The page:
A House Divided

What the Easter 1920 riots in Jerusalem revealed about British rule in Palestine.

British and Indian troops at the Lions’ Gate, Jerusalem’s Old City, 4 April 1920. Courtesy Library of Congress/G. Eric and Edith Matson Photograph Collection.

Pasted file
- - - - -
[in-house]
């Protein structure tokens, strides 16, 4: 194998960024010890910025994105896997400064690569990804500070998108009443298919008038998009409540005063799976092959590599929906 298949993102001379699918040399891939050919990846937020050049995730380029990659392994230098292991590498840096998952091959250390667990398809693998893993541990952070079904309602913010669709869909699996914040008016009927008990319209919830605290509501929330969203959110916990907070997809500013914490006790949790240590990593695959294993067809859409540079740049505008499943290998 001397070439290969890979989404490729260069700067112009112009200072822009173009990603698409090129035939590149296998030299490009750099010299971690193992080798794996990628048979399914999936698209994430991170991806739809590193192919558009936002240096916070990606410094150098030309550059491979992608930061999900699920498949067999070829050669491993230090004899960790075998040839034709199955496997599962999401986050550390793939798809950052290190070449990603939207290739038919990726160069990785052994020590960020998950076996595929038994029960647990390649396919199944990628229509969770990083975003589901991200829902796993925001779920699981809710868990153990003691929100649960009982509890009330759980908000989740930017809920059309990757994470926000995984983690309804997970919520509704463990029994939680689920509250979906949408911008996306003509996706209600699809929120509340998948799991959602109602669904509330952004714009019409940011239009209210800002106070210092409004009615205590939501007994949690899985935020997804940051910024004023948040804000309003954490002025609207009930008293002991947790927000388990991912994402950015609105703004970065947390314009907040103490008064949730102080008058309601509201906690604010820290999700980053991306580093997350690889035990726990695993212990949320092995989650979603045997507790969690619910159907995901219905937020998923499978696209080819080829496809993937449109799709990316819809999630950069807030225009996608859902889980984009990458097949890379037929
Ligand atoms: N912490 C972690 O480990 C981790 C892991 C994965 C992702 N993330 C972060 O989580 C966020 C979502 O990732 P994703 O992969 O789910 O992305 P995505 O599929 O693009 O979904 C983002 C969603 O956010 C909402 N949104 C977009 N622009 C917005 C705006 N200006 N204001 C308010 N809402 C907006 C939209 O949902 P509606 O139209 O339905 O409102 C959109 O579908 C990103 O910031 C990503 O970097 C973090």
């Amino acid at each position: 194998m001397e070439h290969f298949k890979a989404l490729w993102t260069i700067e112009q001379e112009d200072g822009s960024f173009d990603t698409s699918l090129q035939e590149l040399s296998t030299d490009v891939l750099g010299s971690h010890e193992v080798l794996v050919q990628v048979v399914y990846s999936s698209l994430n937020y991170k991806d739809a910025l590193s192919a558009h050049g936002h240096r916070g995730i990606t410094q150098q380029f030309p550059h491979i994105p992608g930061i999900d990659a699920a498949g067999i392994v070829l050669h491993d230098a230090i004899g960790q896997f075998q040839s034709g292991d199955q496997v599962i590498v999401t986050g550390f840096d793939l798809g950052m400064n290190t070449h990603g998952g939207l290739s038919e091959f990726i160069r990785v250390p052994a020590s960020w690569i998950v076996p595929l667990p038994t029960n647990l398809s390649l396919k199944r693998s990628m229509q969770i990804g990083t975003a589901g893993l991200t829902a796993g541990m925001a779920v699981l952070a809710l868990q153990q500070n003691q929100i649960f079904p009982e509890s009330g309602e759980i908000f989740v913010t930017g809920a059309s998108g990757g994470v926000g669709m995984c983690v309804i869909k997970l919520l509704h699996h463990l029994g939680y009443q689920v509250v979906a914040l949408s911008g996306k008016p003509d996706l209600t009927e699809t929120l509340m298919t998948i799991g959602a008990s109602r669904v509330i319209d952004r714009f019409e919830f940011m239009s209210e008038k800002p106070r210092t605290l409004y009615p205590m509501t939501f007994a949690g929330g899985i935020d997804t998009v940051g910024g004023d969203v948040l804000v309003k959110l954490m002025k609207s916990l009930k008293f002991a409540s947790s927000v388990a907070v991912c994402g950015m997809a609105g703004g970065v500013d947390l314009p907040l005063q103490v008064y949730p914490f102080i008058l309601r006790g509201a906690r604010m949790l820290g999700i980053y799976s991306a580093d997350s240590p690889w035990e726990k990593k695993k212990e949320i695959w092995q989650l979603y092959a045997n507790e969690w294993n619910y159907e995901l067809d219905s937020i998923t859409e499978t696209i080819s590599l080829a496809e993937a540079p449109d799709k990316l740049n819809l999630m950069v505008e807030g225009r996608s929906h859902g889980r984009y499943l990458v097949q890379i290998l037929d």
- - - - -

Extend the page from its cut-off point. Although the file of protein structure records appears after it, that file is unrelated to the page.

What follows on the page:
Shortly after 10am on Sunday 4 April 1920, a cinematographer set up his camera near the entrance to the Christian suq inside Jerusalem’s walled Old City to film Muslim pilgrims gathering near the Jaffa Gate at the start of the festival of Nebi Musa. According to local legend, the 12th-century Muslim leader Saladin invented Nebi Musa to thwart any attempt by Christian pilgrims pouring into Jerusalem at Easter to reclaim it for Christendom. Elsewhere in the Holy City, Christians were celebrating Easter and Jews were preparing for Passover. The mood of the crowd at the Jaffa Gate was cheerful at first but, as the film shot by the unknown cameraman shows, violence suddenly broke out and the crowd scattered. It is impossible to tell exactly who was attacking whom, but the film captures the very moment when Jerusalem was plunged into a frenzy of anti-Jewish rioting that lasted four days.